NPSTC to pursue comparison of TETRA and P25
Board members for the National Public-Safety Telecommunications Council (NPSTC) this week voted to proceed with an effort to provide a written comparison of radio systems using Project 25 (P25) and Terrestrial Trunked Radio (TETRA) technologies.
To date, P25 has served as the radio interoperability standard in North America, while TETRA has filled a similar role in Europe. However, representatives of the TETRA manufacturers have been making efforts during the past year to get TETRA accepted in the U.S. market, particularly in the utility industry and within the federal government, said Tom Sorley, NPSTC’s technology committee chairman.
A NPSTC comparison of TETRA and P25 would not involve any real-world technical tests but would provide a document in which experts familiar with each technology would be able to answer common questions, Sorley said. Such a comparison would serve two primary purposes, he said.
“One is just to educate people who are going to be approached about this and to give them an idea of what the differences and similarities are between the two technologies … and, secondly, [let potential users understand] its impact on interoperability,” Sorley said during an interview with Urgent Communication. “If this does get introduced, what does it do to interoperability? Are there ways to address that? Can you put TETRA and P25 in the same radio and have them interoperate, for instance? And, if you do, what does that do to the cost of the radio?”
Interoperability was at the forefront of the NPSTC board’s discussion of the potential TETRA-P25 comparison during its meeting last week. Some attendees noted that NPSTC has played a key role in the development of the P25 standard and effectively making its adoption a condition for public-safety agencies to access many federal grants.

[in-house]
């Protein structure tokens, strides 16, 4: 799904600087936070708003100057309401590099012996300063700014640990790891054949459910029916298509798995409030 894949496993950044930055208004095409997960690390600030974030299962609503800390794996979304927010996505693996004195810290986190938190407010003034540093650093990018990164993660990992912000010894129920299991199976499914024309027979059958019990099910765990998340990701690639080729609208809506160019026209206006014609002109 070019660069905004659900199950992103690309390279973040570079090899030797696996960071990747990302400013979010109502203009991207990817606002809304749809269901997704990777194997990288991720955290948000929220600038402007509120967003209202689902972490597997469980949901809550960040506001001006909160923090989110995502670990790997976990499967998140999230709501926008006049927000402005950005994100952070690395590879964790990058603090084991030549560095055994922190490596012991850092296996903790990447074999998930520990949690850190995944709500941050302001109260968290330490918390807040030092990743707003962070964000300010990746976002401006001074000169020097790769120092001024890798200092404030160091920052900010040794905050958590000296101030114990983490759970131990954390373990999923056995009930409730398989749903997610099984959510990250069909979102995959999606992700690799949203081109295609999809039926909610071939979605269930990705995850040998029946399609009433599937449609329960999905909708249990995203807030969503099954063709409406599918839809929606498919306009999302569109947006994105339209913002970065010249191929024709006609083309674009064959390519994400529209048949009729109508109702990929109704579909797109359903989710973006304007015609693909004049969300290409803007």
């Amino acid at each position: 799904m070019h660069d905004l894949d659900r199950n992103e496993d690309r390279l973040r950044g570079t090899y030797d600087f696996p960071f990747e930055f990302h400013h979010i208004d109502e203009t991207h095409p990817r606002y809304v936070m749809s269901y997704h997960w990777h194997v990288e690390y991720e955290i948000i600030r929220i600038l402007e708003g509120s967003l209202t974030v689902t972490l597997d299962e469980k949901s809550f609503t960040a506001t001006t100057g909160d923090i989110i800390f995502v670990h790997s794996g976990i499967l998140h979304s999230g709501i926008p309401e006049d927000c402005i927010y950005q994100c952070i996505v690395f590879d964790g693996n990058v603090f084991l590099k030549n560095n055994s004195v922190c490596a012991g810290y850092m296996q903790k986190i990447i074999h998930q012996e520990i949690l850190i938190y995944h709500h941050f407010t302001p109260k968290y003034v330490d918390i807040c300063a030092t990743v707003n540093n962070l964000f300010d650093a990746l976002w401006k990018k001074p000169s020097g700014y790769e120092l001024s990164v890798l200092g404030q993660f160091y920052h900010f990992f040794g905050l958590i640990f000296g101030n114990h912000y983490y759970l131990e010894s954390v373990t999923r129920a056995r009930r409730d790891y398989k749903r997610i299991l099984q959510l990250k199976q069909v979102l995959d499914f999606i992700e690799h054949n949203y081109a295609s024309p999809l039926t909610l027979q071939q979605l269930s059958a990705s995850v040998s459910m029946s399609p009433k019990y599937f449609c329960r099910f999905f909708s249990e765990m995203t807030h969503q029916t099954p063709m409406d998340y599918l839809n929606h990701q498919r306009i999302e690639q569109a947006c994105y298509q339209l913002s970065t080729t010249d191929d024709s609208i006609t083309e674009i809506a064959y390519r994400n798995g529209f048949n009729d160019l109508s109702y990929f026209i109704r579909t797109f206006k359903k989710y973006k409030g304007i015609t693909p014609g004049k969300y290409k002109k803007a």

“From a public-safety standpoint, part of our issue is that we’ve been working for 20 years to get P25 developed and get people standardized—we finally got it in grant guidance and all this stuff,” Sorley said. “We’re really concerned that if they’re successful in introducing this other technology [TETRA], is that going to blow our whole interoperability efforts out of the water?”
Most public-safety officials believe TETRA works well in dense urban environments that are commonplace in Europe, but it would be too expensive to deploy in vast rural areas that a prevalent in the United States, particularly in the western half of the country.
In addition, the spectral environments in which TETRA and P25 are designed to operate differ greatly, said Larry Nyberg of Motorola—the vendor that owns much of the intellectual property included in the TETRA standard.
“In Europe, they were going into brand-new, green virgin spectrum—they had spent 10 years cleaning that spectrum out, so there was absolutely no co-channel users, no adjacent-channel users, no nothing,” Nyberg said during the NPSTC meeting. “Project 25, on the other hand, had [to deal with] VHF, UHF, 800 MHz, co-channel users, adjacent-channel users, conventional systems, simulcast systems, voting-receiver systems, [and] multiple applications of all of those combinations. The technologies that Project 25 chose were able to meet all of those system requirements.”
Sorley said he would be contacting the TETRA Association and representatives of the P25 community to determine their willingness to participate in the comparison.